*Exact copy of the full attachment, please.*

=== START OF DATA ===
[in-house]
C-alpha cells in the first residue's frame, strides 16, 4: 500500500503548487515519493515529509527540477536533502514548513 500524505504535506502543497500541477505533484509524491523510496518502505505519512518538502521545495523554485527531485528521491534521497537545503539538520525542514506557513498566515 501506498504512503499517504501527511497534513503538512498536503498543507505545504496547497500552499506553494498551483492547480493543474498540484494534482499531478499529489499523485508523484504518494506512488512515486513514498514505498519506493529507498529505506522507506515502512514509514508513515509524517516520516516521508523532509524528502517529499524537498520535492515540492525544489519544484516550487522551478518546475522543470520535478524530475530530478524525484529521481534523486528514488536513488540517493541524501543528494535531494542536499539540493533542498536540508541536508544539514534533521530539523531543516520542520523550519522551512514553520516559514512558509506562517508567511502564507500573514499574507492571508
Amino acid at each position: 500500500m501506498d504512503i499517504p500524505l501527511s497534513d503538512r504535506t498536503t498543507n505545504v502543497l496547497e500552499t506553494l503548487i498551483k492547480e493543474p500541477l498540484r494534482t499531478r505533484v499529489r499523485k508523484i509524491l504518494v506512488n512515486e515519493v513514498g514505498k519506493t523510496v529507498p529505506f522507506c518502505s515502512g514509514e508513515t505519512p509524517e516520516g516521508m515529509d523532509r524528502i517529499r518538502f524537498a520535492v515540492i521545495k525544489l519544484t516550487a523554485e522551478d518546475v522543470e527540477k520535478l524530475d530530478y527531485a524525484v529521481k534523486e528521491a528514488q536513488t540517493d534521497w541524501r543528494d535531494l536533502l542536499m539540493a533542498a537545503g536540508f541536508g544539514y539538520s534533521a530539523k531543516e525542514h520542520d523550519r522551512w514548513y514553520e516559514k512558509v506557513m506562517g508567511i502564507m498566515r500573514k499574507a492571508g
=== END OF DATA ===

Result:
[in-house]
C-alpha cells in the first residue's frame, strides 16, 4: 500500500503548487515519493515529509527540477536533502514548513 500524505504535506502543497500541477505533484509524491523510496518502505505519512518538502521545495523554485527531485528521491534521497537545503539538520525542514506557513498566515 501506498504512503499517504501527511497534513503538512498536503498543507505545504496547497500552499506553494498551483492547480493543474498540484494534482499531478499529489499523485508523484504518494506512488512515486513514498514505498519506493529507498529505506522507506515502512514509514508513515509524517516520516516521508523532509524528502517529499524537498520535492515540492525544489519544484516550487522551478518546475522543470520535478524530475530530478524525484529521481534523486528514488536513488540517493541524501543528494535531494542536499539540493533542498536540508541536508544539514534533521530539523531543516520542520523550519522551512514553520516559514512558509506562517508567511502564507500573514499574507492571508
Amino acid at each position: 500500500m501506498d504512503i499517504p500524505l501527511s497534513d503538512r504535506t498536503t498543507n505545504v502543497l496547497e500552499t506553494l503548487i498551483k492547480e493543474p500541477l498540484r494534482t499531478r505533484v499529489r499523485k508523484i509524491l504518494v506512488n512515486e515519493v513514498g514505498k519506493t523510496v529507498p529505506f522507506c518502505s515502512g514509514e508513515t505519512p509524517e516520516g516521508m515529509d523532509r524528502i517529499r518538502f524537498a520535492v515540492i521545495k525544489l519544484t516550487a523554485e522551478d518546475v522543470e527540477k520535478l524530475d530530478y527531485a524525484v529521481k534523486e528521491a528514488q536513488t540517493d534521497w541524501r543528494d535531494l536533502l542536499m539540493a533542498a537545503g536540508f541536508g544539514y539538520s534533521a530539523k531543516e525542514h520542520d523550519r522551512w514548513y514553520e516559514k512558509v506557513m506562517g508567511i502564507m498566515r500573514k499574507a492571508g